Quick Hit: Beautiful filming and terrific acting create a story worth multiple viewings.
Do you dream, Dear Readers? I rarely do anymore (when I’m unconscious anyway), with the rare ones brought on by periods of stress and junk food. That’s one of the reasons I enjoy films so much, particularly thrillers. It gives you the visceral experience of a dream without having to rely on your subconscious mind to serve one up that you actually remember.
Which, brings me to today’s film Nocturnal Animals. If I’ve ever watched a movie that exhibits a more dream-like (as well as nightmarish) quality, I’m not currently remembering it. The film eases through a trifecta of stories, sliding backwards and forwards in time with ease, as well as dipping into a novel’s narrative. Every reader in the world knows the feeling of being completely absorbed by the story in a book, and especially the feeling of being so surprised by what you read that it actually draws you out of the book and into life, feeling your heart beating ferociously as you arm sweat from your brow.
That experience is heightened all the more by the feeling of watching Amy Adams’s face. We can see so much in her eyes throughout this film – the heightened fatality of the highlife in LA as an artist (this film gleefully pokes fun at said artisans), the hope of a life renewed, and, perhaps most importantly the feel of a woman lost in thoughts of the past. The film radiates around Susan (Adams) as she reads a novel sent to her by her ex-husband (Jake Gyllenhaal). It’s funny, because she left him because he wouldn’t give up this author thing, and now he has dedicated this novel to her.
In a perfect set of casting, the main character in the novel is played by Gyllenhaal himself, which instantly brings to mind comparisons regarding where the story is going. This is only heightened by the fact that Isla Fisher (ever the Amy Adams stand-in, and often terrific) plays his wife. Susan’s daughter is a young red-headed teen, and surprise, the young teenage daughter is also a young red-headed teen. It’s with this that a dark picture begins to form, because this happy family is assaulted by a group of ruffians (led by the amazing Aaron Taylor-Johnson in the role of a despicable man) who run the family off the road and then kidnap the women. This leaves Tony (Gyllenhaal) alone to find his way to help, and leads to questions of manhood that abound throughout the story, paralleled in the story of Susan and Edward.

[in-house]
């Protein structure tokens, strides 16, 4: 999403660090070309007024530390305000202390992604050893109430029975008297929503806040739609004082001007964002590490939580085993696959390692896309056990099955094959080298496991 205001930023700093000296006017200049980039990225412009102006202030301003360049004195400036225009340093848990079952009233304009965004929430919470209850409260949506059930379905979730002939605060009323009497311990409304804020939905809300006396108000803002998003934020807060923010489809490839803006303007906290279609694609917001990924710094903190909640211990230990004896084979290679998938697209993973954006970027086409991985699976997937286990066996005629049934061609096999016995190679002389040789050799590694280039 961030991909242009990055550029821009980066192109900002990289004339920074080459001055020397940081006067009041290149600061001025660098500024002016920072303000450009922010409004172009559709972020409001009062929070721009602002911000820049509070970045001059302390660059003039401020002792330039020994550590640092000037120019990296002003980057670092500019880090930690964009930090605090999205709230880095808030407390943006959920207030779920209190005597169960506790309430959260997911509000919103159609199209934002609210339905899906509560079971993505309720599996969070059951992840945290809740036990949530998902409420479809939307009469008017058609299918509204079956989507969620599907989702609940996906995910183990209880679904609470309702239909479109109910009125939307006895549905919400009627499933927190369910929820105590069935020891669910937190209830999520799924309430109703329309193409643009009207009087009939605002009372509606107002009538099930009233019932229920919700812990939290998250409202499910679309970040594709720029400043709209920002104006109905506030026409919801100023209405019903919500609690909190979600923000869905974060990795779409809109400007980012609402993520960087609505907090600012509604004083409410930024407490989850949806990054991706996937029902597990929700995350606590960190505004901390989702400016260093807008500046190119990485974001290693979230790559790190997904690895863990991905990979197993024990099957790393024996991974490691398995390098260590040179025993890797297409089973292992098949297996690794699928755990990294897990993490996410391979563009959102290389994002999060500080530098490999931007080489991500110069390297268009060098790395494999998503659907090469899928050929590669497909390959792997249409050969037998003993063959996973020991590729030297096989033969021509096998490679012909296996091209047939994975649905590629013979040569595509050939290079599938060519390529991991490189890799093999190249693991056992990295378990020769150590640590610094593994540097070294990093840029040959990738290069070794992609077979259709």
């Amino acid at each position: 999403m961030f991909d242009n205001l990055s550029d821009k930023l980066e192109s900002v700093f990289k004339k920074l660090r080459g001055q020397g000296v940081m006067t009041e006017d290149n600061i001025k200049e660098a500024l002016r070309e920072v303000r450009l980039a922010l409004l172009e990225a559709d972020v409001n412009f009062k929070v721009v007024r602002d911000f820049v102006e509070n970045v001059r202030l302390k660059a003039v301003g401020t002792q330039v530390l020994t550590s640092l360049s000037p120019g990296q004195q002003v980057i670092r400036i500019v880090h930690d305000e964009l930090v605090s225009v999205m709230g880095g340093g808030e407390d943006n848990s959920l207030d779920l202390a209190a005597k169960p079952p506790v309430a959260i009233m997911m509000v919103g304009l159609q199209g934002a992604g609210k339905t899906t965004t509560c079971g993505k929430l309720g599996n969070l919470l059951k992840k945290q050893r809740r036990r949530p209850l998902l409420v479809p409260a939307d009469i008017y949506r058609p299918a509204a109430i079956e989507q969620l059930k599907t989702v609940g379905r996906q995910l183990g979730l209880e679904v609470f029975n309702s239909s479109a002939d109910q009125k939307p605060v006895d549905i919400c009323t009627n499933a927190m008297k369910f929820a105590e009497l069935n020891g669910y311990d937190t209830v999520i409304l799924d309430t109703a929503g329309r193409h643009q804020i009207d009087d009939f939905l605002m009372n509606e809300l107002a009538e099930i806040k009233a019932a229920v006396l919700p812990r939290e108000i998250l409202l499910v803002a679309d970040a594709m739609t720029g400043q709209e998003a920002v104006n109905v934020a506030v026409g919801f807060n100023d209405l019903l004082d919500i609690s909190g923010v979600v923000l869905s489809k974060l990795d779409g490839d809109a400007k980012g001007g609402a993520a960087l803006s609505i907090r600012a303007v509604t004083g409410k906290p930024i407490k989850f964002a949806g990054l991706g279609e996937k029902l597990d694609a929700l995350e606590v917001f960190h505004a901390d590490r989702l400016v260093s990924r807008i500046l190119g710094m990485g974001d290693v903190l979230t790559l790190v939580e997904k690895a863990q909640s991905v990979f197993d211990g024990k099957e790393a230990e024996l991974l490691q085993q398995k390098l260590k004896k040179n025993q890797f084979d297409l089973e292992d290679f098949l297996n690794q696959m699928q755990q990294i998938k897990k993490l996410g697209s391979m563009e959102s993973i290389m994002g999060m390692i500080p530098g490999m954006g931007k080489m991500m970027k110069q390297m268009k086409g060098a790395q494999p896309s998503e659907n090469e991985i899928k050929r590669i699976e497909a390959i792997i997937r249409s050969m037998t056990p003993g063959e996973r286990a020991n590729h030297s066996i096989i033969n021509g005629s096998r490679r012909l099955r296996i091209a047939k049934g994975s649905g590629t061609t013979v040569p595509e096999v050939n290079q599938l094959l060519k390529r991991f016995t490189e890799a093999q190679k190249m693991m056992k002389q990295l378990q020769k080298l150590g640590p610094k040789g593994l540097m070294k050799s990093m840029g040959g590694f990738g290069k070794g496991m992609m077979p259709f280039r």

I also have to mention Michael Shannon who plays the law officer assigned to Tony’s case. Always seemingly to have fun in odd and different roles, Shannon is again terrific here. He imbues a life into the story of manhood that is obvious and fresh, not to mention providing several humorous bits. But he also stands out in some serious monologues: in particular, the one in the diner will probably be his clip when announced for his Supporting Actor nomination.
The story is further accented by the beautiful way it is shot. Everything in LA is lush and artificial (all the way to the way that Ms. Adams is represented), and it is all shot with a blueish filter (except when Susan is in the art gallery which allows piercing fluorescents to set the mood). All the colors within the novel are warm, which doesn’t seem out of place since it takes place in the desert.
To go further, I absolutely loved all the acting in this movie. I think that the only reason Ms. Adams and Mr. Gyllenhaal are being rewarded for their stellar performances is simply the fact that this movie is so dark in the way it is presented. The movie does end on a less thrilling note than the rest, but it’s not enough to dissuade me from giving this film a solid “A”. I can’t wait to watch this again.
For more on this film, check out IMDB.
"All work and no play makes Jack a dull boy"